BOSTON — Claiming his hands are tied legally, NOAA regional administrator John Bullard has rejected a nearly unanimous request by the Newburyport-based New England Regional Fishery Management Council to give the cod fishery a second year of interim relief from extreme cuts in landings.
But Massachusetts federal lawmakers — including Sens. John Kerry and Elizabeth Warren and Congressman John Tierney — disagree with his interpretation of the Magnuson-Stevens Act and are already calling on him to reconsider his stand.
Without the relief sought by the council, catch limits on Gulf of Maine cod could be reduced by between 76.8 and 82.6 percent, delivering perhaps the coup de grace to the nation’s oldest fishery, which traces to 1623 when boats from Dorchester, England, began working the cod rich waters to the east of Gloucester.
The Northeast groundfishery was declared an economic “disaster” in September by Acting Commerce Secretary Rebecca Blank, based on the socio-economics in the regional industry and on the prospects for the coming fishing year.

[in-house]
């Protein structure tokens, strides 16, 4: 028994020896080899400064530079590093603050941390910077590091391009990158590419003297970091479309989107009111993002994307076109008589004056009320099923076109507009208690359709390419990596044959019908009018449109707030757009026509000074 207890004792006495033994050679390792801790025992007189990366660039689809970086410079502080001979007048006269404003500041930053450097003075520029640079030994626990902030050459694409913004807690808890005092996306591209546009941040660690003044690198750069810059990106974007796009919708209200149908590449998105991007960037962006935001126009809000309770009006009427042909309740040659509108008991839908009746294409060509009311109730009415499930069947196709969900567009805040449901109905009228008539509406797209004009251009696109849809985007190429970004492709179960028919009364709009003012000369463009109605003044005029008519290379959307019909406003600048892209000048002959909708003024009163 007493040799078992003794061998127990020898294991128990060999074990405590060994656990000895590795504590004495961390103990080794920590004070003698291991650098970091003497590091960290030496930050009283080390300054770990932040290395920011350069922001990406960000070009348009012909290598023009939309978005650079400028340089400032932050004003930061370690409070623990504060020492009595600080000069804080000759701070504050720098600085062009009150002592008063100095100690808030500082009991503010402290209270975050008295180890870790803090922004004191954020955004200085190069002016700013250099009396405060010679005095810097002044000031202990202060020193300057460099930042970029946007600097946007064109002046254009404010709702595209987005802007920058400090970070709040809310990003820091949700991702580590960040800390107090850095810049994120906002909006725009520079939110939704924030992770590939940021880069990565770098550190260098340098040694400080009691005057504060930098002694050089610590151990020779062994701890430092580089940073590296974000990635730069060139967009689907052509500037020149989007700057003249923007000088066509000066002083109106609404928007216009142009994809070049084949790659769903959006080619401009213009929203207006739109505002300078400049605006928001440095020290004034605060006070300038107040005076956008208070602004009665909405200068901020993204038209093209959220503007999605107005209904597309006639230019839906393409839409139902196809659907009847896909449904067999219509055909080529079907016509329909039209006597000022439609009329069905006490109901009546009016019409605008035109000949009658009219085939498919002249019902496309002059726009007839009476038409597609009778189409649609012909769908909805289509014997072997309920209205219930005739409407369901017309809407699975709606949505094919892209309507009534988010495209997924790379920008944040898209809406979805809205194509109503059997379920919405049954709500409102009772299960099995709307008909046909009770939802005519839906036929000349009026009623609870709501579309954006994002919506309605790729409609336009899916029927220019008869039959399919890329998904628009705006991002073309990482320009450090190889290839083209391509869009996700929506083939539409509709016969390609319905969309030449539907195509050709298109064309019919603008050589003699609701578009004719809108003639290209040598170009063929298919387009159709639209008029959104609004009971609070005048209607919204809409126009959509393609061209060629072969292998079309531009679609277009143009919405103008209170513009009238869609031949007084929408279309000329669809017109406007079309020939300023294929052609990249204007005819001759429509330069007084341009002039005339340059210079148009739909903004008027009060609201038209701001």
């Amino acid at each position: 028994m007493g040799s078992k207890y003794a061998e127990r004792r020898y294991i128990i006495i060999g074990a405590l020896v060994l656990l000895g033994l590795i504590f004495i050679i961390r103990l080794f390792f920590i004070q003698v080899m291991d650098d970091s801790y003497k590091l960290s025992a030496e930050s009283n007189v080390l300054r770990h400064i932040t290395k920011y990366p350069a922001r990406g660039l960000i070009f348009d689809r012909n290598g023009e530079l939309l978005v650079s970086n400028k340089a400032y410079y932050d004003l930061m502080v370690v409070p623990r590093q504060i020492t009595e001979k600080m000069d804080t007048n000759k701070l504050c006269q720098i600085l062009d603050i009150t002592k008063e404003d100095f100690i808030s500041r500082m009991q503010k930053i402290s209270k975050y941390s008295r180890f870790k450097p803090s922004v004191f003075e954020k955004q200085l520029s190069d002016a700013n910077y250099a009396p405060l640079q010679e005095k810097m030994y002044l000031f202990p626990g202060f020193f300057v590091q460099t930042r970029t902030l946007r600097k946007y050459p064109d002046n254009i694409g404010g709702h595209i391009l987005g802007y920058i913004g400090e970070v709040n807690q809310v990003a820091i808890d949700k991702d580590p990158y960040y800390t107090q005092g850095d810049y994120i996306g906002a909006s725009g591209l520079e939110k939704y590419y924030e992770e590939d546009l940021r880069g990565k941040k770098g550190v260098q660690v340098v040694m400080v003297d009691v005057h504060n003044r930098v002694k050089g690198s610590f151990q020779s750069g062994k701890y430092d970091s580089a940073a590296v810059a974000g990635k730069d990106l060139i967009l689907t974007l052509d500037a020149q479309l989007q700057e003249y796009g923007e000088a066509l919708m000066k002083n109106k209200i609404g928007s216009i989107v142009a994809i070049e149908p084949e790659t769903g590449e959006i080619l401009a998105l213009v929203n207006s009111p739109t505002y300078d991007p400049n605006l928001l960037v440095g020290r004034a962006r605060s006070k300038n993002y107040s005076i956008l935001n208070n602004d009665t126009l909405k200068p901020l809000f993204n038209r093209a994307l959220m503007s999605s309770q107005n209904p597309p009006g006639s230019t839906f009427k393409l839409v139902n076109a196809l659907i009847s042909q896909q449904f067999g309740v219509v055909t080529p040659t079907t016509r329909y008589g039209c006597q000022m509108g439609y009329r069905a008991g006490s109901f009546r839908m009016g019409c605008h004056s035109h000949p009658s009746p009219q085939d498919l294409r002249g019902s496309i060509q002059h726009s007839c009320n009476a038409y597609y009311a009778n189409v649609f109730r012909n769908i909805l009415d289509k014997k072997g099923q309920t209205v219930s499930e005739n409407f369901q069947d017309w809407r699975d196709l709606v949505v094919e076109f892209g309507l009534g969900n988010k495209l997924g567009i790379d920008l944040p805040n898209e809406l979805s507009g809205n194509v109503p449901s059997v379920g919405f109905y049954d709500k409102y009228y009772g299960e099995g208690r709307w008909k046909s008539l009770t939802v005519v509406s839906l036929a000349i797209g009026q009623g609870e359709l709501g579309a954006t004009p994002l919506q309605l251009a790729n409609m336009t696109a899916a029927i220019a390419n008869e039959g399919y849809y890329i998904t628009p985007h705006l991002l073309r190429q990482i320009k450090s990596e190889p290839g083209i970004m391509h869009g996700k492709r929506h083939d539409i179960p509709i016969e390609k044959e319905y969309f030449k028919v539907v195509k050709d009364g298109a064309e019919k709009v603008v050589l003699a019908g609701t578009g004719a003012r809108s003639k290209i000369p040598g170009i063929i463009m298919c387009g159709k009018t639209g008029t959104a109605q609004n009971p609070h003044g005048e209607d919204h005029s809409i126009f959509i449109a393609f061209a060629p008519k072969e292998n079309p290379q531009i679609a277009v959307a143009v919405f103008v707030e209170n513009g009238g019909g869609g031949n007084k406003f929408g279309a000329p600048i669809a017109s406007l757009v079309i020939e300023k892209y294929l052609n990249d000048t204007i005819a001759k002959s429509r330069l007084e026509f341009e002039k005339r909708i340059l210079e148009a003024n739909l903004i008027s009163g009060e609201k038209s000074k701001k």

The interim action on Gulf of Maine cod for the 2012 fishing cycle, which ends April 30, reduced landing limits by 22 percent compared to the prior year, and the seafood coalition — later backed by the regional council — had hoped to extend that limit rate for another year, in part while questions are answered regarding the assessments.
But the interim action traces to language in the 2006 reauthorization of the Magnuson-Stevens Act, and Bullard said that the law allows only one year of “interim” emergency action.
His letter, dated Thursday, also cites advice from NOAA’s general counsel — Lois Schiffer — and sets up a showdown with the council, which holds a three-day meeting next week in Portsmouth, N.H. and voted 16-1 in December to request a second year of interim relief for the inshore groundfishermen, mostly locally owned day boats. The council is based in Newburyport and has an office on Water Street.